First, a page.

Taroko National Park Facts

Taroko National Park Facts
Taroko National Park is a 920 square kilometer park located in Taiwan. It was originally established as a national park - Tsugitaka-Taroko National Park - in 1937 by the Governor-General of Taiwan. Taiwan was part of the Empire of Japan when the park was established and at the end of World War II China took control of Taiwan and the park was abolished. In 1986 Taroko National Park was finally re-established. The park was named after the expression used by a Truku tribesman when he saw the Pacific from the gorge. He exclaimed 'Taroko' which means 'magnificent and beautiful'.
Interesting Taroko National Park Facts:
Taroko National Park is also known as 'The Beautiful Island of Taiwan'.
Famous sites in Taroko National Park include Taroko Gorge, Swallow Grotto, Baiyang Waterfall, Qingshui Cliffs, Eternal Spring Shrine, Tunnels of Nine Turns, Golden Canyon, Bulowan, and Hsiangte Temple.
There are 144 bird species, 30 mammal species, 32 reptile species, 251 butterfly species, and at least 18 fish species found in Taroko National Park.
Taroko National Park is the second largest park national park in Taiwan.
Some of the peaks of the mountains of Taroko National Park reach as high as 3700 meters.
The most prominent and famous feature of Taroko National Park is Taroko Gorge. The gorge has an 18km gorge for hiking along.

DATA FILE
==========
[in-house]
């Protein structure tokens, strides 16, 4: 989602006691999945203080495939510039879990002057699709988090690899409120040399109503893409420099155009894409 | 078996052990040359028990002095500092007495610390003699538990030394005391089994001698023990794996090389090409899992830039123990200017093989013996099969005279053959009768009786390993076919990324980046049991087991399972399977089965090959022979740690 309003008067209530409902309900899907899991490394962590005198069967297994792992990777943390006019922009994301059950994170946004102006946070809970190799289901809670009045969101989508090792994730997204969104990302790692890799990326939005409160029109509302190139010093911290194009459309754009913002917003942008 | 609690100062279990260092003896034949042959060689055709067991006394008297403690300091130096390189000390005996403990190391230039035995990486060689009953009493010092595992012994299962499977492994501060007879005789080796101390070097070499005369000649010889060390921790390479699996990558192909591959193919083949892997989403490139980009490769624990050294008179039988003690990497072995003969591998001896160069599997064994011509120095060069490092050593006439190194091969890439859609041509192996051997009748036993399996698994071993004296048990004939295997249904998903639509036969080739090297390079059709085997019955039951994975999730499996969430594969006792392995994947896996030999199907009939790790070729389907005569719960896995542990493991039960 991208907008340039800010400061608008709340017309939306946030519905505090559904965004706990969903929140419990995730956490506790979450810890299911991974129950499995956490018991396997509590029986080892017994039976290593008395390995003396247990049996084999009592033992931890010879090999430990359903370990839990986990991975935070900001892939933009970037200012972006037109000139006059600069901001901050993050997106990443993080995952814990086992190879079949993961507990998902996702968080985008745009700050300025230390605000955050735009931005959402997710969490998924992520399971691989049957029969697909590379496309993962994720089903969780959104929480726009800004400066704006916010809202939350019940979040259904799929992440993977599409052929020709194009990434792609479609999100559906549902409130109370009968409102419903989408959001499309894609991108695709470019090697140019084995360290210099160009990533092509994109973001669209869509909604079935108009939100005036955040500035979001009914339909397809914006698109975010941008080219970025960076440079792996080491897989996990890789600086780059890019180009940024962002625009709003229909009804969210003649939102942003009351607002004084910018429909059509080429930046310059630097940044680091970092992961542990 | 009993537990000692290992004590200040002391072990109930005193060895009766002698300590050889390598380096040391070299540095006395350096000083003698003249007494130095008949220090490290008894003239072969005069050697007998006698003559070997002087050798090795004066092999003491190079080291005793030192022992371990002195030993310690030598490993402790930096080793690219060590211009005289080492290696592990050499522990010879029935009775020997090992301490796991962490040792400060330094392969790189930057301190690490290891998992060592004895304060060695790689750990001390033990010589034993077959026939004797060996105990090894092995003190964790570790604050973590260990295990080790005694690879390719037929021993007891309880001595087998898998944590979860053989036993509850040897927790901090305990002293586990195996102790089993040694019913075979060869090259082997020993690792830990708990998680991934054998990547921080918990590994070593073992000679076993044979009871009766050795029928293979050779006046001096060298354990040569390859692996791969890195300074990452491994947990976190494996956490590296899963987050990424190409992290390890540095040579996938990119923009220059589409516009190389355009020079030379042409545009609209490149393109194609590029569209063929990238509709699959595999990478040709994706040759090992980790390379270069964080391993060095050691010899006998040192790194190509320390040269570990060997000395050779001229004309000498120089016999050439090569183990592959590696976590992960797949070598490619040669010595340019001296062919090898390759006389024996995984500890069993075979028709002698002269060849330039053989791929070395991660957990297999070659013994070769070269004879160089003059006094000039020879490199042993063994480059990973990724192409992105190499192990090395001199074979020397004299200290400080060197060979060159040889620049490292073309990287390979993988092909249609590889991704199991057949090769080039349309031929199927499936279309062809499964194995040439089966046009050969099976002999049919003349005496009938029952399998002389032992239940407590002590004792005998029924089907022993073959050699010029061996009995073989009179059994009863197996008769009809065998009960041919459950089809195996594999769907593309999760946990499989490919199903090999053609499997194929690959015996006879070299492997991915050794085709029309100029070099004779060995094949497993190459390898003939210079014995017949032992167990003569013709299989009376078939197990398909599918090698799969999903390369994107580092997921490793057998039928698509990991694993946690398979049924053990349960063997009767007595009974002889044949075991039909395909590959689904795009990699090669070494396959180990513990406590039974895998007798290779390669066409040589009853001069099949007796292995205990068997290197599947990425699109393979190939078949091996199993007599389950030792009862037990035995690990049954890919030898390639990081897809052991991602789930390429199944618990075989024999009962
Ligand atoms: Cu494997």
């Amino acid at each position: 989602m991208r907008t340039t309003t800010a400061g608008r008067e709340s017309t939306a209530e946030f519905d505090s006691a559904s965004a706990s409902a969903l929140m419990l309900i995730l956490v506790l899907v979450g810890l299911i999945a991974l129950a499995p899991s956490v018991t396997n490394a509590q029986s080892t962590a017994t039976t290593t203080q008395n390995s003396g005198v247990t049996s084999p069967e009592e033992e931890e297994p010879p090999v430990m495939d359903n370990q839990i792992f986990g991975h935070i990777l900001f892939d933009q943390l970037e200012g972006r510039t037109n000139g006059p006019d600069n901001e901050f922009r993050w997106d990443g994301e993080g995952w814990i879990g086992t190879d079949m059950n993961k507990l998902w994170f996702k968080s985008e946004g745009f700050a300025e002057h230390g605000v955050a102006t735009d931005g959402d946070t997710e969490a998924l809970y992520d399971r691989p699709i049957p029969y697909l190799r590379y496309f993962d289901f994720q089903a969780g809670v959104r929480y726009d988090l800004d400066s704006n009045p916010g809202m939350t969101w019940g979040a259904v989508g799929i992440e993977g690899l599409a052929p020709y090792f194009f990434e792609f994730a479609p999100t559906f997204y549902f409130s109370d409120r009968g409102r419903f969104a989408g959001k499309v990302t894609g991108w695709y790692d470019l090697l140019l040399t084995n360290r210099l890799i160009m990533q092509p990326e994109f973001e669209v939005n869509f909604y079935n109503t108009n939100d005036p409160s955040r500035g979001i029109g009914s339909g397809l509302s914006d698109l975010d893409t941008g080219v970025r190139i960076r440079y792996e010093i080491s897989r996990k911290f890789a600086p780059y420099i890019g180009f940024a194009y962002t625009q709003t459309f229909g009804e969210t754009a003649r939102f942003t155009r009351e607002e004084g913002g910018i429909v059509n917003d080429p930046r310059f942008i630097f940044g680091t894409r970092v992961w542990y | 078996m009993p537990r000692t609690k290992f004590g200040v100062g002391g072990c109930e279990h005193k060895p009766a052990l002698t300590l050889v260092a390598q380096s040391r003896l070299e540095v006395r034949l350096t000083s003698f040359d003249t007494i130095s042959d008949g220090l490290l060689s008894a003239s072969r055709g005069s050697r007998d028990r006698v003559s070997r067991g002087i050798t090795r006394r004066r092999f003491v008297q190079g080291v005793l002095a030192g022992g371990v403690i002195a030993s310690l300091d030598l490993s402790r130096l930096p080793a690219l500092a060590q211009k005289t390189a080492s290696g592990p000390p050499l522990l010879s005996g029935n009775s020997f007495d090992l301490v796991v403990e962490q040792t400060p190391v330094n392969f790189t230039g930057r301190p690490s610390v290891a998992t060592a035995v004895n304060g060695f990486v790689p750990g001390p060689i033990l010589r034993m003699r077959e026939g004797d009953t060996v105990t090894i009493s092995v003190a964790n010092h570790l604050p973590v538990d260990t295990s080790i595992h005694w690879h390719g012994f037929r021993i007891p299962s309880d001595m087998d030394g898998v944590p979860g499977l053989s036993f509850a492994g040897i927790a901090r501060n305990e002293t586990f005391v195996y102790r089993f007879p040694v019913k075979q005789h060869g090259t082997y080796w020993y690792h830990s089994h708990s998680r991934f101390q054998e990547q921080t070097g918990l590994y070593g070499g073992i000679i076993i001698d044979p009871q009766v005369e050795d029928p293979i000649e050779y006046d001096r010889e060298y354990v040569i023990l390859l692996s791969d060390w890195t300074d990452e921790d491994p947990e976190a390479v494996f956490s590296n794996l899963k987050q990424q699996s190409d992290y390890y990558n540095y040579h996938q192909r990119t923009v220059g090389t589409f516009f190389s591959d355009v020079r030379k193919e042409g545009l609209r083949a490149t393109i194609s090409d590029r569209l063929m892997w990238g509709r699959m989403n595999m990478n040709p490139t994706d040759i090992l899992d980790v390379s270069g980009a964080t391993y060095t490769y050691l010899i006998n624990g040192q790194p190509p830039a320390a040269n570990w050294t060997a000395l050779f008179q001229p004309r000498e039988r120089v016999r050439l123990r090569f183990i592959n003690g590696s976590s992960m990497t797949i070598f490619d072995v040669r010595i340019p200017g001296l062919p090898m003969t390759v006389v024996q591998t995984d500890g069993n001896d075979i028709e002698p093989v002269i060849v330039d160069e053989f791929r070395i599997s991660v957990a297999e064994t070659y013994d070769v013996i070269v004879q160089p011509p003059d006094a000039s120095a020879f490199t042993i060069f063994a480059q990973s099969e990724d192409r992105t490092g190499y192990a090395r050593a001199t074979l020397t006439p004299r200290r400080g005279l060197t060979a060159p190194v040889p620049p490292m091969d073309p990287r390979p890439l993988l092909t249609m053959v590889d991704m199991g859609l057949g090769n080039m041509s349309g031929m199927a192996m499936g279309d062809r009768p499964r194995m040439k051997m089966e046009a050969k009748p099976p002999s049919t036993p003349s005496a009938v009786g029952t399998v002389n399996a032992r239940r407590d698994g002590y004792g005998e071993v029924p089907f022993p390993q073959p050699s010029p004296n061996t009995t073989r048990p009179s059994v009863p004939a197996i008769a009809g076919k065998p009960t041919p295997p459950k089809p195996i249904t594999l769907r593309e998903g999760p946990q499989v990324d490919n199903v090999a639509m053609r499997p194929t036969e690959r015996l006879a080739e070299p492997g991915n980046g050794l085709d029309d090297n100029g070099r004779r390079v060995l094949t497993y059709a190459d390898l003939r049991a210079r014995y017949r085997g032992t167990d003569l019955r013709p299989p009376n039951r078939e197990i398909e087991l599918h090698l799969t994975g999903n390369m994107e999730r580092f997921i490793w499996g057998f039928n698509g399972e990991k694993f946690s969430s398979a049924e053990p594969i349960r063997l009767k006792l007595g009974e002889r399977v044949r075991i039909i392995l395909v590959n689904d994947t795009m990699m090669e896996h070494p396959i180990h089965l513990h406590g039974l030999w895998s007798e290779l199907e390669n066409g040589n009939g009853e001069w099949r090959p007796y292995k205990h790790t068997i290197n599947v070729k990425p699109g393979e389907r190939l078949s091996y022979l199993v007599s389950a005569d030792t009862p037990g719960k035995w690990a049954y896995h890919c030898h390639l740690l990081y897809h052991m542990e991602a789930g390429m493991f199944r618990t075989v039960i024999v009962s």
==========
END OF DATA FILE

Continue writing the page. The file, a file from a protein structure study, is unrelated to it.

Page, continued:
Birds that can be seen in Taroko National Park include 14 species that are only found in Taiwan, such as the Formosa Blue Magpie, Fire-breasted Flowerpecker, and the Swinhoe's Pheasant.
Large mammals that can be found in Taroko National Park include the Formosan wild boar, black bear, Formosan Macaque, Formosan serow, Formosan sambar deer, and many others.
Visitors to Taroko National Park can enjoy hiking, bicycling, driving, river tracing, camping, and staying in lodging facilities. Visitors can also rent scooters, taxis, buses, or ride the train.
When heavy rainfall occurs the park is subject to rock falling and landslides.
Visitors to Taroko National Park can visit Hsiangte Temple which is reached by crossing a suspension bridge. It is located on a ledge of a gorge and named after a Buddhist monk. He was known to pray for those working on the Central Cross Island Highway while it was being built. 450 people died during its construction.
Taroko National Park is subjected to landslides, typhoons and earthquakes, which can result in falling rocks. Helmets are free to those who wish to wear them at Taroko Gorge.
Taroko Gorge has walls made of marble, which makes it a popular site with tourists.
The subtropical climate at Taroko National Park means that rain can occur all year long.
Taiwan's second largest tribe of aboriginal people lives in the area of Taroko National Park. They are called the Atayal people.
Taroko Gorge is Taiwan's top tourist destination, making it a very busy place to visit when people are on holidays.
Some of the attractions in Taroko National Park have been closed due to falling rock tragedies. One person was killed in Wenshan Hot Springs when a slab fell on them in the hot springs.


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